UN: Israel has advanced 22,000 housing units since 2016 anti-settlement measure
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UN: Israel has advanced 22,000 housing units since 2016 anti-settlement measure

Head of world body says settlements have ‘no legal effect’ following Trump administration announcement that it doesn’t necessarily consider Israeli communities West Bank illegal

In this photo from January 1, 2019, men work on a new housing project in the West Bank settlement of Modin Illit. (AP Photo/Ariel Schalit)
In this photo from January 1, 2019, men work on a new housing project in the West Bank settlement of Modin Illit. (AP Photo/Ariel Schalit)

UNITED NATIONS (AP) — The UN Mideast envoy said Wednesday that Israel advanced or approved plans for over 22,000 housing units in West Bank settlements and East Jerusalem in the three years since the Security Council adopted a resolution condemning settlements in lands the Palestinians want for their future state.

Nickolay Mladenov told the UN Security Council that in addition, Israel issued tenders for some 8,000 housing units since the December 2016 resolution, which also declared that the settlements have “no legal validity.”

He said the numbers “should be of serious concern to all those who continue to support the establishment of an independent and viable Palestinian state alongside Israel.”

UN Secretary-General Antonio Guterres said in a report to the Security Council circulated Wednesday that the settlements have “no legal effect.”

He declared that construction and approvals “must cease immediately and completely.”

UN Secretary-General Antonio Guterres delivers a speech at the COP25 climate talks summit in Madrid, Spain, December 12, 2019. (AP Photo/Manu Fernandez)

“The existence and expansion of settlements fuel resentment and hopelessness among the Palestinian population and significantly heighten Israeli-Palestinian tensions,” the UN chief said. “In addition, they continue to undermine the prospects for ending the (Israeli) occupation and achieving the two-state solution by systematically eroding the possibility of establishing a contiguous and viable Palestinian state.”

Guterres said he regrets the Trump administration’s announcement on November 18 that it no longer views “the establishment of Israeli civilian settlements in the West Bank” as “per se, inconsistent with international law.”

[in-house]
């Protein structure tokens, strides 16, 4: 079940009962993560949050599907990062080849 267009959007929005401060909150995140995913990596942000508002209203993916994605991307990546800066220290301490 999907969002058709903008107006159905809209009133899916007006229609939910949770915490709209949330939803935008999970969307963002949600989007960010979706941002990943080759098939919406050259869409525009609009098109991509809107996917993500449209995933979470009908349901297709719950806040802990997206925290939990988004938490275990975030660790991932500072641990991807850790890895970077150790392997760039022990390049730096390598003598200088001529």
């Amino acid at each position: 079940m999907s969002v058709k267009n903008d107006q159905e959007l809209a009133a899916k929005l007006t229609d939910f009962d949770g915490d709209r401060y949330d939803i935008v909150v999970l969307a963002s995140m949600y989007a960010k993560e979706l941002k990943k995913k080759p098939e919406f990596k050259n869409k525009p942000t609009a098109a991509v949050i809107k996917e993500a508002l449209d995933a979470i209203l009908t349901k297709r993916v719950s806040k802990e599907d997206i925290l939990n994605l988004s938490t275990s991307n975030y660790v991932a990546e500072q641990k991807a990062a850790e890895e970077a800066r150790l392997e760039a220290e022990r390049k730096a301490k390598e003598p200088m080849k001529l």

Mladenov was reporting to the council on implementation of the 2016 resolution.

The resolution was approved by the council when the United States, in the final weeks of the Obama administration, abstained rather than using its veto to support longtime ally Israel as it had done many times previously.

US Ambassador Kelly Craft told the council that she would have vetoed the resolution, which the Trump administration opposes.

The figures released by the UN are not new, but a collation of existing numbers over the last three years.

Israel captured the West Bank and East Jerusalem in the 1967 Mideast war and quickly began settling the newly conquered territory.

After the war, it immediately annexed east Jerusalem, home to the holy city’s most important religious sites, in a move that is not internationally recognized.

Israel has never annexed the West Bank, even as it has dotted the territory with scores of settlements and tiny settlement outposts. In recent months Prime Minister Benjamin Netanyahu has vowed to annex the Jordan Valley, a large part of the West Bank, if reelected.

While claiming the fate of the settlements is a subject for negotiations, it has steadily expanded them. Some major settlements have over 30,000 residents, resembling small cities and serving as suburbs of Jerusalem and Tel Aviv.

Homes in the Jerusalem neighborhood of Gilo on December 17, 2015. (Lior Mizrahi/Flash90)

Today, some 700,000 Israelis live in East Jerusalem and the West Bank, which are both claimed by the Palestinians for their state.

The international community overwhelmingly considers the settlements illegal. This is based in part on the Fourth Geneva Convention, which bars an occupying power from transferring parts of its own civilian population to occupied territory. Israel rejects the position that the territories are occupied, saying they were captured from Jordan in a defensive war.

Times of Israel Staff contributed to this report

 

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